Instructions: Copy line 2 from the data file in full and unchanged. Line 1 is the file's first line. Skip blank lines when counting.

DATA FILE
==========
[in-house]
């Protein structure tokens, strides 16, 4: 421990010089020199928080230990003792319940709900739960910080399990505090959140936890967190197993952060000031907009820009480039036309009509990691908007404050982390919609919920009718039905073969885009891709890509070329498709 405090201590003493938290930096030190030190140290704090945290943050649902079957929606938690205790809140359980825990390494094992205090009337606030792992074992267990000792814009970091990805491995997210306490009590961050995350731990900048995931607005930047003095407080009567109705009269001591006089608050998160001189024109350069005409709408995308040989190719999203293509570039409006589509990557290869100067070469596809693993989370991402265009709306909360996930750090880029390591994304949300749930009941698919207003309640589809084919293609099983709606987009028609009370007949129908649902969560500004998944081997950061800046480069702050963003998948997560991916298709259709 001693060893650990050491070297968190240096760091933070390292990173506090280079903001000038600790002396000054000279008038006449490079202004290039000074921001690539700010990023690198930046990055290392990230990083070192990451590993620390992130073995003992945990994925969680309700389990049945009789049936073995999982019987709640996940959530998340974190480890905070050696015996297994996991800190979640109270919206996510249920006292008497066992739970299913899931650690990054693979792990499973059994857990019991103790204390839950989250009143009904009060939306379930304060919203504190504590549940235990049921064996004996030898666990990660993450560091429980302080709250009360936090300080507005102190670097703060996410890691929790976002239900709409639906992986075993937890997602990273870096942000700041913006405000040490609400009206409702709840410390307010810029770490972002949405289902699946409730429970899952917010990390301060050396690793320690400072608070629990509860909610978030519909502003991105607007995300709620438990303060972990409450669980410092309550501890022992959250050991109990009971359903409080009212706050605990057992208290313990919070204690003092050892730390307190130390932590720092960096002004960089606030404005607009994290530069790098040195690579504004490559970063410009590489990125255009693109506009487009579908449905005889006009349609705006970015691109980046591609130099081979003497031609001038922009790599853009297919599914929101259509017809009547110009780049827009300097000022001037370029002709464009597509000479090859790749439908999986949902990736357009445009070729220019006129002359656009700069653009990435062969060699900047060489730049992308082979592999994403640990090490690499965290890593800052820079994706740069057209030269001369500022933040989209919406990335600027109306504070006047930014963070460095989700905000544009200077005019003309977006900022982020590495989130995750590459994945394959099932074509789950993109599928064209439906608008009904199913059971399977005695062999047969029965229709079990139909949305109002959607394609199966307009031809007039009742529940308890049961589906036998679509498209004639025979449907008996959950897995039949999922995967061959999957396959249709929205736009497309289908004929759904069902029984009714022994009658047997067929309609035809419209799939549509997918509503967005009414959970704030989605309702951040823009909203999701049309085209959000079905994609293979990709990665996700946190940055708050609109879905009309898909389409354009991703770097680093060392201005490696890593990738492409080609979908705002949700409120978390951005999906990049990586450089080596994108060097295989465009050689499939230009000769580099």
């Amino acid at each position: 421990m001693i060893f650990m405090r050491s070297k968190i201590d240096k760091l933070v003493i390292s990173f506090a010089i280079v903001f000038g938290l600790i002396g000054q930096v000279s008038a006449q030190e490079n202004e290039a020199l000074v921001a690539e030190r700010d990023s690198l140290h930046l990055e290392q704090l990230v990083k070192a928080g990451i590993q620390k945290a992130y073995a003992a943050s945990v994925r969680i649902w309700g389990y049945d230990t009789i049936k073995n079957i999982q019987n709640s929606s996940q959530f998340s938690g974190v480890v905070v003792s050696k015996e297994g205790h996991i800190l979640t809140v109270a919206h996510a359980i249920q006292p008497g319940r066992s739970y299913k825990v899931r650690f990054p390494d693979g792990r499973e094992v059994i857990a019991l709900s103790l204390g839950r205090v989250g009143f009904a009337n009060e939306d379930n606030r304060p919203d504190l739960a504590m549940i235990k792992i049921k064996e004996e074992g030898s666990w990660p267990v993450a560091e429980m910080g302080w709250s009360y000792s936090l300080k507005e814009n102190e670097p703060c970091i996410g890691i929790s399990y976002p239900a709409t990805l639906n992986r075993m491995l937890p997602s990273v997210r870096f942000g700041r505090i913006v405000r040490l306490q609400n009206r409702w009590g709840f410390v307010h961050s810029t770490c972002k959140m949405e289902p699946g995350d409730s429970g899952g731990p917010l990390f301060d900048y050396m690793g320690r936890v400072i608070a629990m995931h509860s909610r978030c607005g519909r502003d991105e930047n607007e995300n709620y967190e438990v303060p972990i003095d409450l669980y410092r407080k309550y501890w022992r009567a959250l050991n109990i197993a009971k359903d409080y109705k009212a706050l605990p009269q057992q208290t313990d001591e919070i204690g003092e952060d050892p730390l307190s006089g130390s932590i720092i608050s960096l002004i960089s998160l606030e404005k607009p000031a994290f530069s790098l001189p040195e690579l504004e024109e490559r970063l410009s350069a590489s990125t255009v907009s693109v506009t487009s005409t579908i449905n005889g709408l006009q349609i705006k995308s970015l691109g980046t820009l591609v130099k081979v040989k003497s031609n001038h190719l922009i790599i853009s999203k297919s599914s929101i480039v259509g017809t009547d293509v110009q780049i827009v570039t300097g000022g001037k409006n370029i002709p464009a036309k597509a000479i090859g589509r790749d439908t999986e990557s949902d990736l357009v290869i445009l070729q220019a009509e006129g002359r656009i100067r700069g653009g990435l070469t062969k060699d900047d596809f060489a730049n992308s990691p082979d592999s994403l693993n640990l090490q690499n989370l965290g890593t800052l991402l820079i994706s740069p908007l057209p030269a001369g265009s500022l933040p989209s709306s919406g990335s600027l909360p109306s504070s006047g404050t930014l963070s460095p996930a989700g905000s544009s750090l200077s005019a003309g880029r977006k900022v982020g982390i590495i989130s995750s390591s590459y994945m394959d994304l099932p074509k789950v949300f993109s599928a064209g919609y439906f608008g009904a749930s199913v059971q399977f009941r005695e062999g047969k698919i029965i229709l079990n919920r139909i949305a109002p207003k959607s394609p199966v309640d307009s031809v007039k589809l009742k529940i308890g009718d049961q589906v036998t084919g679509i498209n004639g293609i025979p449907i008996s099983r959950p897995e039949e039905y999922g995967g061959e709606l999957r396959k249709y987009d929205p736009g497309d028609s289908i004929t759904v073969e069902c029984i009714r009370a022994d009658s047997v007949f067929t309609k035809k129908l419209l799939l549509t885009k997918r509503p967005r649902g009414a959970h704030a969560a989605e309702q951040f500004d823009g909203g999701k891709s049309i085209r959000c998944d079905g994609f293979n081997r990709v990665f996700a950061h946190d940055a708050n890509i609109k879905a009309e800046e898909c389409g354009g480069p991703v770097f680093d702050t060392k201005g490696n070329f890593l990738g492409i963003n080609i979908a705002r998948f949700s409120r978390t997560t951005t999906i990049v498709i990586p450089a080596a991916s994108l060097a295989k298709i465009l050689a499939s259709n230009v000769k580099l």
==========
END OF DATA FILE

């Protein structure tokens, strides 16, 4: 421990010089020199928080230990003792319940709900739960910080399990505090959140936890967190197993952060000031907009820009480039036309009509990691908007404050982390919609919920009718039905073969885009891709890509070329498709 405090201590003493938290930096030190030190140290704090945290943050649902079957929606938690205790809140359980825990390494094992205090009337606030792992074992267990000792814009970091990805491995997210306490009590961050995350731990900048995931607005930047003095407080009567109705009269001591006089608050998160001189024109350069005409709408995308040989190719999203293509570039409006589509990557290869100067070469596809693993989370991402265009709306909360996930750090880029390591994304949300749930009941698919207003309640589809084919293609099983709606987009028609009370007949129908649902969560500004998944081997950061800046480069702050963003998948997560991916298709259709 001693060893650990050491070297968190240096760091933070390292990173506090280079903001000038600790002396000054000279008038006449490079202004290039000074921001690539700010990023690198930046990055290392990230990083070192990451590993620390992130073995003992945990994925969680309700389990049945009789049936073995999982019987709640996940959530998340974190480890905070050696015996297994996991800190979640109270919206996510249920006292008497066992739970299913899931650690990054693979792990499973059994857990019991103790204390839950989250009143009904009060939306379930304060919203504190504590549940235990049921064996004996030898666990990660993450560091429980302080709250009360936090300080507005102190670097703060996410890691929790976002239900709409639906992986075993937890997602990273870096942000700041913006405000040490609400009206409702709840410390307010810029770490972002949405289902699946409730429970899952917010990390301060050396690793320690400072608070629990509860909610978030519909502003991105607007995300709620438990303060972990409450669980410092309550501890022992959250050991109990009971359903409080009212706050605990057992208290313990919070204690003092050892730390307190130390932590720092960096002004960089606030404005607009994290530069790098040195690579504004490559970063410009590489990125255009693109506009487009579908449905005889006009349609705006970015691109980046591609130099081979003497031609001038922009790599853009297919599914929101259509017809009547110009780049827009300097000022001037370029002709464009597509000479090859790749439908999986949902990736357009445009070729220019006129002359656009700069653009990435062969060699900047060489730049992308082979592999994403640990090490690499965290890593800052820079994706740069057209030269001369500022933040989209919406990335600027109306504070006047930014963070460095989700905000544009200077005019003309977006900022982020590495989130995750590459994945394959099932074509789950993109599928064209439906608008009904199913059971399977005695062999047969029965229709079990139909949305109002959607394609199966307009031809007039009742529940308890049961589906036998679509498209004639025979449907008996959950897995039949999922995967061959999957396959249709929205736009497309289908004929759904069902029984009714022994009658047997067929309609035809419209799939549509997918509503967005009414959970704030989605309702951040823009909203999701049309085209959000079905994609293979990709990665996700946190940055708050609109879905009309898909389409354009991703770097680093060392201005490696890593990738492409080609979908705002949700409120978390951005999906990049990586450089080596994108060097295989465009050689499939230009000769580099």